Why Jesus Only

When we met for the first “Grace at Night” event on 5:00pm February 28th we discussed the question of “Why Jesus?”

i.e. Why do Christians insist that Jesus is the only way to God? Isn’t that a bit eXtreme?
We very briefly talked about some of the objections made to this idea and provided some food for thought in response.

1. All religions are the same and teach the same thing
On a very superficial level this might appear to be the case. Rather than being an objection to Christianity it is a dismissal and refusal to consider and discuss the claims of Christ. No one, thinking seriously, is going to assert that suicide cults or groups that sexually molest children are equivalent to nominal Hinduism, Islam, Christianity or any other main stream religion today. They are vastly different in their beliefs and practices. However even for those religions that do have some commonality there are still huge differences. Islam and Christianity are both monotheistic (believe in and worship one supreme God). Yet they have vastly different and contradicting views about God’s character, attributes and form. Christians understand that Jesus was in fact God born in flesh and that he died in our place. Islam does not accept that God could assume human form, let alone, die physically. If we look further afield, Buddhism does not even recognize the existence of a God, personal or otherwise. So Religions are not the same nor are they teaching the same thing.

2. Each religion sees part of the spiritual truth, but no-one can see the whole truth
This is an appeal to a well know anecdotal account of the Wise King, Four Blind men & the Elephant – However it misses the undeniable logic that understanding the parable requires an omniscient perspective. How else could you know that the blind men only experienced part of the elephant unless you are in a position where you claim you can see all it. It sounds like a protest that spiritual truth is beyond our ability to grasp. Yet, using this logic, that becomes arrogance. What is the superior vantage point that you alone posses to see the inadequacies of everyone else? The only way you can insist everyone has a part of the truth is if you have all of it or are in a position superior to everyone else.

3. There is no such thing as Universal truth
There are conditions and dependencies in where we live and how we’re raised that influence our beliefs. The argument goes that because we are all to a certain extent affected by our history and geography we can’t claim to compare or judge against others in differing circumstances with opposing beliefs. In other words, Truth is relative. But, if you don’t draw a distinction, relativism itself is relative and therefore not applicable – which leads to nonsense. All of us make a decision about what affirmations about God, human nature and spiritual reality are true and what are false and we base our life on that decision. You cannot say, no-one is able to objectively determine what beliefs are right and wrong unless you also admit that of your own. We all make truth claims that are exclusive and we all compare them to others and judge against their validity.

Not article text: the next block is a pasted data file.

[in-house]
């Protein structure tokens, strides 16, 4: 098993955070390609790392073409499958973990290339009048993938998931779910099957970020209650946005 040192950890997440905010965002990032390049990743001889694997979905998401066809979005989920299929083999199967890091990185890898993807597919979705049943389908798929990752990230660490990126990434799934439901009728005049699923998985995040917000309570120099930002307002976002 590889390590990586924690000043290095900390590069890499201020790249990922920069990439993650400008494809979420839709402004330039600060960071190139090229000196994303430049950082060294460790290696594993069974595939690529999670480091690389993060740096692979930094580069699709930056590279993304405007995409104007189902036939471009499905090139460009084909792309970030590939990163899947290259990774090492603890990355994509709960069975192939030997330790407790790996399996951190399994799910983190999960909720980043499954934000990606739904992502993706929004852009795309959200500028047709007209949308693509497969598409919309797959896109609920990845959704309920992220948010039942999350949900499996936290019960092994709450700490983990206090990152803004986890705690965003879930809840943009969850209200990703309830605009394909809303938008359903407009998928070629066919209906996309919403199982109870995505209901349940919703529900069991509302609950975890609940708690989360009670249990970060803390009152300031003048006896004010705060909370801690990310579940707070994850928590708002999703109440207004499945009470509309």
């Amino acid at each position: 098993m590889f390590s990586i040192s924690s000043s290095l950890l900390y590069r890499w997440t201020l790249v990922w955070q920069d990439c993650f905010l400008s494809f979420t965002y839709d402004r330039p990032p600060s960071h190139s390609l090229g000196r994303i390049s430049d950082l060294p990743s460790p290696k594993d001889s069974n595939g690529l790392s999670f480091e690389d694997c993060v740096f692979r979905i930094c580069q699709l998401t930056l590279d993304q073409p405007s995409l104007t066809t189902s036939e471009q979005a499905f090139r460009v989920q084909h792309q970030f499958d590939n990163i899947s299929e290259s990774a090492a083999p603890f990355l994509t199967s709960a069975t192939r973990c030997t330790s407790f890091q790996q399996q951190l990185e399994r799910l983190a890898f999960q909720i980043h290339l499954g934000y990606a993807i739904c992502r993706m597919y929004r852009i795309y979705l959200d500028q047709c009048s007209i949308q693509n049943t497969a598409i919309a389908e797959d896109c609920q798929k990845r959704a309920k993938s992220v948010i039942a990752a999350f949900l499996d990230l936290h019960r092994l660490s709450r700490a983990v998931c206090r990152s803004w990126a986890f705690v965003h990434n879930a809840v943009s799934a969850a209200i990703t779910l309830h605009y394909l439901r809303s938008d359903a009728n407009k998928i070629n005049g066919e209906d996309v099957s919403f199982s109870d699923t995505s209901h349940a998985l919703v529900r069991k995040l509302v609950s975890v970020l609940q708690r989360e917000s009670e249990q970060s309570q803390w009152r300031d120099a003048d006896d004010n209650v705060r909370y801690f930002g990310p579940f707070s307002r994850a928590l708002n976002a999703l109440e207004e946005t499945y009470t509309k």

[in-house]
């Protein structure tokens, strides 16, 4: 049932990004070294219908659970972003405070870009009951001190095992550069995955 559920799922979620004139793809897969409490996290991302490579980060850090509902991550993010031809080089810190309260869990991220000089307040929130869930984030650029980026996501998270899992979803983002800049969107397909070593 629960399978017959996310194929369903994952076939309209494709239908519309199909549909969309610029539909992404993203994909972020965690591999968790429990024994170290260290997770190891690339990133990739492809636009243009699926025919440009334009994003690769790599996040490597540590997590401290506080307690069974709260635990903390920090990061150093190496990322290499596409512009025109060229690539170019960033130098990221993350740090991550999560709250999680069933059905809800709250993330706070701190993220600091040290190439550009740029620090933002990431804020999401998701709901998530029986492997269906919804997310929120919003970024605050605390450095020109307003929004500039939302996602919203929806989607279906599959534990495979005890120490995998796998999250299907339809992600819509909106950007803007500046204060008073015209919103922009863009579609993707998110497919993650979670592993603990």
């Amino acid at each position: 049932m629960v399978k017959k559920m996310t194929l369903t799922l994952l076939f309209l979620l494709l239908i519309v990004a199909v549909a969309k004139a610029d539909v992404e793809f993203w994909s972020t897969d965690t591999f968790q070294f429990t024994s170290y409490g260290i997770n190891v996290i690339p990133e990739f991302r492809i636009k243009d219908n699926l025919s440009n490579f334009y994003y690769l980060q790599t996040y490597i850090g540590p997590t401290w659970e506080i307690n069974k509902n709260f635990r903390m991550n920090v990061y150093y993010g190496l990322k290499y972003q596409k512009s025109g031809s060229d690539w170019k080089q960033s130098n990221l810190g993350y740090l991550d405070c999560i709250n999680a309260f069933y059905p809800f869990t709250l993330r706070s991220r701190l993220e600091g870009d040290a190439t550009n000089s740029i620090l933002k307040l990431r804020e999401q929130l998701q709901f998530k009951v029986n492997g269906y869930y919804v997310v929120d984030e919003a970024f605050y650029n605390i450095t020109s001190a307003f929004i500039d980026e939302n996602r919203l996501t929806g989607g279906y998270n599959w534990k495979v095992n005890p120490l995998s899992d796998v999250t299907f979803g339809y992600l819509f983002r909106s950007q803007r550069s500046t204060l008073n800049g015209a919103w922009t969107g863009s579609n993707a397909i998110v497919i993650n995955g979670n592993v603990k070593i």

So where does this leave Jesus and Christianity?
As Tim Keller notes in “The Reason for God“:

A Christian has the strongest possible resource for practicing humble, sacrificial, generous peace-making. At the center of our view of reality is a man who died for his enemies and paid the price for their forgiveness. Genuine reflection upon that leads to a vastly different way of dealing with those who are different. As and when you follow Jesus you are not going to act in violence and oppression towards those that oppose you. Now, many calling themselves Christian have done just that. But their inconsistency does not undermine that the strength of Christianity’s core beliefs is a powerful motivation for peace-making.

The central problem of man kind and Why Jesus deals with it
Christians accept the Bible’s diagnosis that our main problem is sin. Other religions agree with that – yet that does not compel them to Jesus. Why not use another religion or my own ideas about God to address the problem?

The difference is subtle. All religions (and so-called non-religions) have the tenent that their leader/teacher/guru/guide/etc shows them the way of salvation. Keeping commands, following rituals, absolution, mental ascension etc.